Special agent killed in the line of duty was well-known for working with at-risk youth

Michael Walter

Michael Walter had spent nearly two decades as a law enforcement officer. (Photo: Virginia State Police)

An officer with the Virginia State Police died early Saturday morning as a result of injuries he sustained after being shot during a stop in Richmond Friday evening.

State police identified the deceased officer as Special Agent Michael T. Walter, 45. The suspect, 27-year-old Travis Ball, is in police custody. He faces one count of malicious wounding, use of a firearm in the commission of a felony and possession of a firearm by a convicted felon, with additional charges pending.

According to a press release from the state police, Walter, who has been a special agent with the Bureau of Criminal Investigation’s Richmond Field Office Drug Enforcement Section since 2010, was on patrol with a Richmond police officer Friday evening when they observed a Chevy Cobalt pull up to the curb.

The Richmond officer pulled in behind the Cobalt and stopped to initiate a conversation with the occupants of the vehicle. The Richmond officer walked to the driver’s side and began talking with the driver. However, as Walter approached the passenger side of the vehicle where Ball was seated, Ball pulled out a gun and fired a single shot before fleeing on foot.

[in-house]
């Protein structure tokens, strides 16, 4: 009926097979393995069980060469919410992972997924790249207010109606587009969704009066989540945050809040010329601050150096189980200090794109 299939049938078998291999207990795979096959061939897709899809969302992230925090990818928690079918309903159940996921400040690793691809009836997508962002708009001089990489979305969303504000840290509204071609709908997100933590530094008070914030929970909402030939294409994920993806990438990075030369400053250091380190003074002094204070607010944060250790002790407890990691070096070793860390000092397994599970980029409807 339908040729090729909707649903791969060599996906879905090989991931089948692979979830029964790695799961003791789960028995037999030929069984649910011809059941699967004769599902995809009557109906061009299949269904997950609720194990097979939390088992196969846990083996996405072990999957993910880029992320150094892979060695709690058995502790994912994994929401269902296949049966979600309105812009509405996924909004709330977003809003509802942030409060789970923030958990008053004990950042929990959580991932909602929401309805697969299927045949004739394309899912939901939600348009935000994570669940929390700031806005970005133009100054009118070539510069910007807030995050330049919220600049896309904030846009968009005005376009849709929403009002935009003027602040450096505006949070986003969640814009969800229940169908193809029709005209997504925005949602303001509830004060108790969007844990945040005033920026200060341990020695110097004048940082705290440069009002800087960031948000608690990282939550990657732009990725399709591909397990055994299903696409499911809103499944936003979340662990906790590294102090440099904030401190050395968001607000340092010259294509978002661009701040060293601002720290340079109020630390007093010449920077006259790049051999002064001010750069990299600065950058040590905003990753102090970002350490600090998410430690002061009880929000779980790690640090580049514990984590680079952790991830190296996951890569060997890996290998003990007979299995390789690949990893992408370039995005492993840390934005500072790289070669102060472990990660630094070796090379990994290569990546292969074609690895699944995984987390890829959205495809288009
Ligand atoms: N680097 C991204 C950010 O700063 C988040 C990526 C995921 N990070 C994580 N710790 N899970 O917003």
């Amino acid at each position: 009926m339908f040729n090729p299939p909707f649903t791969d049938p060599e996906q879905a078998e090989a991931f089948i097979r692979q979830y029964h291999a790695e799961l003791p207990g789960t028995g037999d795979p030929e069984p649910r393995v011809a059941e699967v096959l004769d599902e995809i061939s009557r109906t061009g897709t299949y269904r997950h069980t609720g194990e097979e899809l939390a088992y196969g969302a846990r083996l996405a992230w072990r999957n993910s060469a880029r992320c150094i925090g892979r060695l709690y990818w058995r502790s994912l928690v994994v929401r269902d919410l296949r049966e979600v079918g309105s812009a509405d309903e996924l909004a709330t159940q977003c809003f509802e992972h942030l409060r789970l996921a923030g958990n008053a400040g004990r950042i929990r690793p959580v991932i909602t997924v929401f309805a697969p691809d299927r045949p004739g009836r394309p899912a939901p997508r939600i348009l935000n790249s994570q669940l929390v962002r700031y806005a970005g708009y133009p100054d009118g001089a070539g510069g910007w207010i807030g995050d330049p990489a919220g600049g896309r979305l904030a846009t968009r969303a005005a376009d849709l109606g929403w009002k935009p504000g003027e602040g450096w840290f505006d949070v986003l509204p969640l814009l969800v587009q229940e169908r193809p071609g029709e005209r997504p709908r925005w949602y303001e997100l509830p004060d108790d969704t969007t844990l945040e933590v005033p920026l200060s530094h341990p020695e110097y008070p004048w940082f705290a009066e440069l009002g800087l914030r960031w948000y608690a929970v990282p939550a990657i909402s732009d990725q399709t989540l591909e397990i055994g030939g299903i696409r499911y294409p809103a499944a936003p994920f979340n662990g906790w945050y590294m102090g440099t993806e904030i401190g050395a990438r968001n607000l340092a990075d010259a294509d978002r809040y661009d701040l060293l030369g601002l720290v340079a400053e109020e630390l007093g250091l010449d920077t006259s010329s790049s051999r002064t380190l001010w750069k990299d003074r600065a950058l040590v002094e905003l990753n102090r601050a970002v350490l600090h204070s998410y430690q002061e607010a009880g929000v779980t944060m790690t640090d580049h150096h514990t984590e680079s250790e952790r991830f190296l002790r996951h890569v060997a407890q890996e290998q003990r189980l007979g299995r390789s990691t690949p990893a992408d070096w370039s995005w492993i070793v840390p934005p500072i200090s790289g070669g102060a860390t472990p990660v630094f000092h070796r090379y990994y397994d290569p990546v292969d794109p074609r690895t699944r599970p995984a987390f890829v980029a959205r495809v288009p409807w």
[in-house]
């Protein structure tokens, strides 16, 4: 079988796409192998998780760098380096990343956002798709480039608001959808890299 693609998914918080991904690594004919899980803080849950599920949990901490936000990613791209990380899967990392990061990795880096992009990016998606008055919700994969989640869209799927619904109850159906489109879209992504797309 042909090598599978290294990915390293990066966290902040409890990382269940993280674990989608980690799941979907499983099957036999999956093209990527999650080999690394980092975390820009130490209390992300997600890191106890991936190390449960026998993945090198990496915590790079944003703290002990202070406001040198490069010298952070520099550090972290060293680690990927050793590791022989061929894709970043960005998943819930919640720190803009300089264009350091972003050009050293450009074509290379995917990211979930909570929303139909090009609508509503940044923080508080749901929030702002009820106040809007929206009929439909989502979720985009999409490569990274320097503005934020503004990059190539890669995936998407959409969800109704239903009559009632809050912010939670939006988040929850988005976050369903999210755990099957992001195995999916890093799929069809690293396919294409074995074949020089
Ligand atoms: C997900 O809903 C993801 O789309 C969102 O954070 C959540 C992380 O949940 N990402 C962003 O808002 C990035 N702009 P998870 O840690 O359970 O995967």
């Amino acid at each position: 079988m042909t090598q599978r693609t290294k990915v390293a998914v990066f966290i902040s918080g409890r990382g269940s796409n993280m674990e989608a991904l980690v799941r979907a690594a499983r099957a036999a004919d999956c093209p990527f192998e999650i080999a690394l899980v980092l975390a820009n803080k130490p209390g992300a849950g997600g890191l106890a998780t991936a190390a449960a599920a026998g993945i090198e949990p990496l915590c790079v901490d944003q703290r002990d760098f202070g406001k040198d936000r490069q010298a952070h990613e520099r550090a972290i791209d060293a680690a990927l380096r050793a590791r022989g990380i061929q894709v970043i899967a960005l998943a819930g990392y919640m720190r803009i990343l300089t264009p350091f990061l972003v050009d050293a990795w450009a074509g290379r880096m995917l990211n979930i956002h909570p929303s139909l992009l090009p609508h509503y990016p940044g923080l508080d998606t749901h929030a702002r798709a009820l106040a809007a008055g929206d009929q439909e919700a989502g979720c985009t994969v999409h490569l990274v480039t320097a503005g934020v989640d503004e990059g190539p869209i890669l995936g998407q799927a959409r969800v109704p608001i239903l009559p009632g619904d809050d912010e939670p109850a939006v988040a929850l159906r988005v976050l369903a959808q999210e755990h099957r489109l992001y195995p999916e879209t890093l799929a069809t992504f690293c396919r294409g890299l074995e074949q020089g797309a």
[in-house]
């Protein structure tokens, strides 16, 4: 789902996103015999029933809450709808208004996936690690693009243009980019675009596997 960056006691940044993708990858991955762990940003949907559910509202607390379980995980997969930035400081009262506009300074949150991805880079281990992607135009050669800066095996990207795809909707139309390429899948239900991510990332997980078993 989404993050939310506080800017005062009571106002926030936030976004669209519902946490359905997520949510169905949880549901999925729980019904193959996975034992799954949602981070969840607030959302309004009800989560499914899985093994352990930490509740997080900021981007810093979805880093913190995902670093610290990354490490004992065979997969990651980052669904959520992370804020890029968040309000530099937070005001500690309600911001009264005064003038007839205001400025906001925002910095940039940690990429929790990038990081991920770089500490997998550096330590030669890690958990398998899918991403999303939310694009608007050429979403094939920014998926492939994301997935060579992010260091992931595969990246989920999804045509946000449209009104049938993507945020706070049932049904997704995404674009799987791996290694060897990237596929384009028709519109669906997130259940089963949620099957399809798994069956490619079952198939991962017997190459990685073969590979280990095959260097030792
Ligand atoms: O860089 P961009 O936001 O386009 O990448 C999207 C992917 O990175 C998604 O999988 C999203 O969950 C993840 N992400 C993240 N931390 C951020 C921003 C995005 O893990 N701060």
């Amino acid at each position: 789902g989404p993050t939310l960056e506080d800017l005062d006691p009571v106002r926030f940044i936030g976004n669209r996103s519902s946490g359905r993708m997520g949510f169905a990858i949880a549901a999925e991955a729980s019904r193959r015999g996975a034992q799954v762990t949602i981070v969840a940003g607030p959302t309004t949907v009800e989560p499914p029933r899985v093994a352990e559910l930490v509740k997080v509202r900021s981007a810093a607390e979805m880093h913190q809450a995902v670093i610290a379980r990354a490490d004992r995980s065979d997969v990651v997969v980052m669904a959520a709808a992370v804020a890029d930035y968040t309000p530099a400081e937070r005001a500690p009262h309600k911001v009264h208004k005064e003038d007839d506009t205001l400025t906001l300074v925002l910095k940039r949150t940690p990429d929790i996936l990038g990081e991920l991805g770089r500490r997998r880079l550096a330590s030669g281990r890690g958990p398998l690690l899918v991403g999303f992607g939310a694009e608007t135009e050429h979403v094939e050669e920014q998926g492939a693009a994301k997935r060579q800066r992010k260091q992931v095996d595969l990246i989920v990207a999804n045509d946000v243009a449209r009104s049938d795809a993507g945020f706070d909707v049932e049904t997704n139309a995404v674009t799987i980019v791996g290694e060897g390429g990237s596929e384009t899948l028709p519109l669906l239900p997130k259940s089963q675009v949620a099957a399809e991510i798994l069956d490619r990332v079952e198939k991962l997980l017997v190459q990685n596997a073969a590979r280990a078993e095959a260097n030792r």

The driver did not flee and was detained. It’s unclear if he faces any charges.

The Richmond officer was not injured, but Walter was rushed to the hospital.

Authorities searched overnight for Ball, who was finally apprehended Saturday morning around 6 a.m., about an hour after Walter succumbed to his injuries.

Ball, who has a lengthy criminal record, is being held without bond. Investigators have not released a motive for the shooting at this time.

Walter left behind a wife and three children, ages 14, 9 and 6. A relief fund has been set up for the family.

Walter, a Marine veteran who lived in a Richmond suburb, started a non-profit wrestling organization aimed at helping at-risk youth.

“It was all about making a difference to disadvantaged youth: mentoring them and fostering their talents through physical fitness and sportsmanship,” Virginia State Police Superintendent Colonel W. Steven Flaherty said in a press conference Saturday.

Flaherty said Walter, who was the 63rd member of the department to be killed in the line of duty since 1932, was committed to bettering the lives of local youth.

Richmond Police Chief Alfred Durham suggested change in the violence-plagued city needs to start with the community.

“At some point, we have to get it together as a people, as a community, as a city and say we’re not going to tolerate this no more,” Durham said.

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